Despite tundra-like temperatures Saturday across the Denver metro area, thousands of Colorado's teachers and elderly population braved the cold to receive the COVID-19 vaccine.
In Aurora, Denver, Lone Tree, Loveland and elsewhere, around 11,250 people put on their hats, gloves, scarves and coats and then journeyed out to roll down their sleeves.
Despite an initial worry that folks might cancel their appointments due to the frigid cold; the exact opposite happened at a UCHealth sponsored vaccination clinic at New Hope Baptist Church in Denver, said Brandi Freeman, a pediatrician with UCHealth.
"I've actually been surprised people are still coming out and wearing just enough layers to stay warm and not make it a hassle to expose their arm for the shot," Freeman said.
Freeman was one of hundreds of nurses across the metro helping at various vaccination clinics.
In Lone Tree's Kaiser Permanente medical facility, some patients 70 and older received their second vaccinations, while many teachers — who just recently became eligible to receive the vaccine — received their first dose.
"As soon as I clicked (to make my) appointment it was a life-changing moment, said Meredith Sheehy, a high school chemistry teacher in the Jefferson County School District.
"It just hasn't felt safe until now, and you can only do so much to be safe, and some people are doing more than others, but this is just a huge relief.
Similarly, Robert Wright, an elementary school music teacher in the Cherry Creek School District, said that after he and his wife — who is also a teacher — had been put into quarantine multiple times, receiving the vaccine felt surreal.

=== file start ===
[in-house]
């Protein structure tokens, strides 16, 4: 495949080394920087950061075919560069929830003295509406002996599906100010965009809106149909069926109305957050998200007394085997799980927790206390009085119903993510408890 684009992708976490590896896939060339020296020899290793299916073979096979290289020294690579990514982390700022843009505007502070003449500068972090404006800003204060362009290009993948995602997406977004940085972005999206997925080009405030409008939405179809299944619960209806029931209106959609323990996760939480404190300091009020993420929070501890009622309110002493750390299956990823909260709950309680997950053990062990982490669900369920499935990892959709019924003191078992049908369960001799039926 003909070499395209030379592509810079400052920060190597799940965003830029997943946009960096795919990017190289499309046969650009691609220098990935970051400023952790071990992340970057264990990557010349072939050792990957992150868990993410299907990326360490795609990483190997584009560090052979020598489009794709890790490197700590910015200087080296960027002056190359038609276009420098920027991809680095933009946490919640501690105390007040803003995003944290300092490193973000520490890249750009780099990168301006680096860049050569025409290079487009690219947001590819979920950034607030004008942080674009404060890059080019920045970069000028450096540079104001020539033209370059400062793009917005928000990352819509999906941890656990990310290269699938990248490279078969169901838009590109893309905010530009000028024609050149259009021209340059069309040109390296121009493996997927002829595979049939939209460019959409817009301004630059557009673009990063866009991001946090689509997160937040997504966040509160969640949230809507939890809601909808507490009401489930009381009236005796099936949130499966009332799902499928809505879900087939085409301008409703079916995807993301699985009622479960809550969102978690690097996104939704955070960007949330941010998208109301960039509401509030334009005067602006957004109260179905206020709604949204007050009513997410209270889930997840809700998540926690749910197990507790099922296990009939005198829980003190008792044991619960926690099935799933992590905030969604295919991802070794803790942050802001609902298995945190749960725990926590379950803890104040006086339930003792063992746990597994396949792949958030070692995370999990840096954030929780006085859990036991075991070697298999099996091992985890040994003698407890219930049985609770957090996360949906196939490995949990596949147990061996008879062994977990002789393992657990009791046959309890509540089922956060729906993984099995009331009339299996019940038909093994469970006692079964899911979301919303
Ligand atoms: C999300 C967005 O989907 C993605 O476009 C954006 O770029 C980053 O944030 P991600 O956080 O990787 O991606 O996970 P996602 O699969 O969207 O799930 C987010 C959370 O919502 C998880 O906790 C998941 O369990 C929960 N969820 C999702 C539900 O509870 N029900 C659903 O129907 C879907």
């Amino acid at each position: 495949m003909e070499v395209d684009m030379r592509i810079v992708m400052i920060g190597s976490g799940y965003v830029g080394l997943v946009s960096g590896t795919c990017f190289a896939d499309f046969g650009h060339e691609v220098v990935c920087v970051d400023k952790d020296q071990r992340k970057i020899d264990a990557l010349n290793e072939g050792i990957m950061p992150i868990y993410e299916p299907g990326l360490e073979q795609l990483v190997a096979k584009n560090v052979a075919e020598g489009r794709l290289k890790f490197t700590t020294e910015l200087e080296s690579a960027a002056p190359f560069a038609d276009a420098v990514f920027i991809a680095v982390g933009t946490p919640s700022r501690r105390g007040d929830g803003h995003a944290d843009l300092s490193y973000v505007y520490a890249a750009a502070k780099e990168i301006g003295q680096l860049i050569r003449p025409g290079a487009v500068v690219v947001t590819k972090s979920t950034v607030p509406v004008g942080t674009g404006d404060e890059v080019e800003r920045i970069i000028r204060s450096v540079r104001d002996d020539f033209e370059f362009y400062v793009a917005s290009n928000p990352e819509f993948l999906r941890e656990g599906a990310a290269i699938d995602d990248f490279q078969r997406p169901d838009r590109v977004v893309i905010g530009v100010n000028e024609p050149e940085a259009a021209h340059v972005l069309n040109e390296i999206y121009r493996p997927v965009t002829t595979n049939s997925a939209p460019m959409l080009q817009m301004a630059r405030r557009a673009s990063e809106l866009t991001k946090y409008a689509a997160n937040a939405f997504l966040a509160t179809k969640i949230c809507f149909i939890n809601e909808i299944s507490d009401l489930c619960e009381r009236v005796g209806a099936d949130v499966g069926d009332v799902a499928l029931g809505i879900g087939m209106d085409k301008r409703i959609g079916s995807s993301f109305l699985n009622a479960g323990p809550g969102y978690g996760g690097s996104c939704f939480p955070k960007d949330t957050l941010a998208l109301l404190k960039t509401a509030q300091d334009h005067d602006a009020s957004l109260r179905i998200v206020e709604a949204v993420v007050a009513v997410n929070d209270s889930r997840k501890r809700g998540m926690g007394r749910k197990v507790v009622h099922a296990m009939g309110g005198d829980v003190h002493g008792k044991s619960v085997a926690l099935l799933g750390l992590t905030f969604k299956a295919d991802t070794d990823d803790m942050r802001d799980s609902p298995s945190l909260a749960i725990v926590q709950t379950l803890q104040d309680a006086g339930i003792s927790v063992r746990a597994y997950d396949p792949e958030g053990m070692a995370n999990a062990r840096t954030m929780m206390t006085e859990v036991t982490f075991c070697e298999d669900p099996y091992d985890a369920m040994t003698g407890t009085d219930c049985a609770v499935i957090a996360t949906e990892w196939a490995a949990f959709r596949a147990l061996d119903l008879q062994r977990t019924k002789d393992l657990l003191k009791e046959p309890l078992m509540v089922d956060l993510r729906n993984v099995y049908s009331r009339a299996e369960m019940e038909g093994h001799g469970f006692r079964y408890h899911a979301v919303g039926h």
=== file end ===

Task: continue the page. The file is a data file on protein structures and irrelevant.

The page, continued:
"It's really hard to explain what I'm feeling, but it's just really nice to know that we'll finally have some more protection against this virus," Wright said.
"It'll just be nice to not have to worry as much and not have that feeling of anxiety every day."
Both Wright and Sheehy are currently teaching in-person and said that getting vaccinated is one of the best things to happen to educators since the pandemic began.
"There's been a lot of frustration with the way that this year has gone, but it's nice to finally feel prioritized," Wright said.
At the three vaccination events that happened across the metro that The Denver Gazette visited, parking lots were full and lines were packed, but the total time from check-in to check-out was around 23 minutes.
"The process was very smooth and despite a long line, it only took a few minutes to get the vaccine," said Denver resident Charles Smith, who received his vaccine at New Hope Baptist Church Saturday morning.
To Smith, an African American, said Saturday's turnout of the African American community at the church was very promising to see. He believes the church's involvement made more people willing to get the shot.
"We have physicians that are members of the church and I think that those members give a greater comfort level for those members who might have been skeptical about the vaccine," Smith said.
New Hope Baptist Church Pastor Eugene Downing said one of the church's parishioners mother had a change of heart about the vaccine after learning the church was hosting an event.
Before, she was adamant about not wanting the vaccine, Downing said.
"(The parishioner) told me that his mom did not want the shot and there was no way she would get it," Downing said.
"After telling her about the event at the church, she decided to sign up and get vaccinated, and that just shows how much trust our community members have in us."
Girma Tilahun, an organizer of a pop-up clinic at St. Mary Ethiopian Orthodox Church that planned to vaccinate around 250 Ethiopian community members, shared a similar sentiment.
"With the church's help we are able to hold something like this and keep out community safe," Tilahun said.
By Saturday evening, UCHealth expected to have vaccinated 750 people at the Clayton neighborhood church. Kaiser would it add around 9,500 more by evening and would vaccinate a total of 19,000 across Colorado by the end of Sunday.
"We're just proud to be able to do this," said Carolyn DeGarmo, a medical officer administrator director at Kaiser Permanente.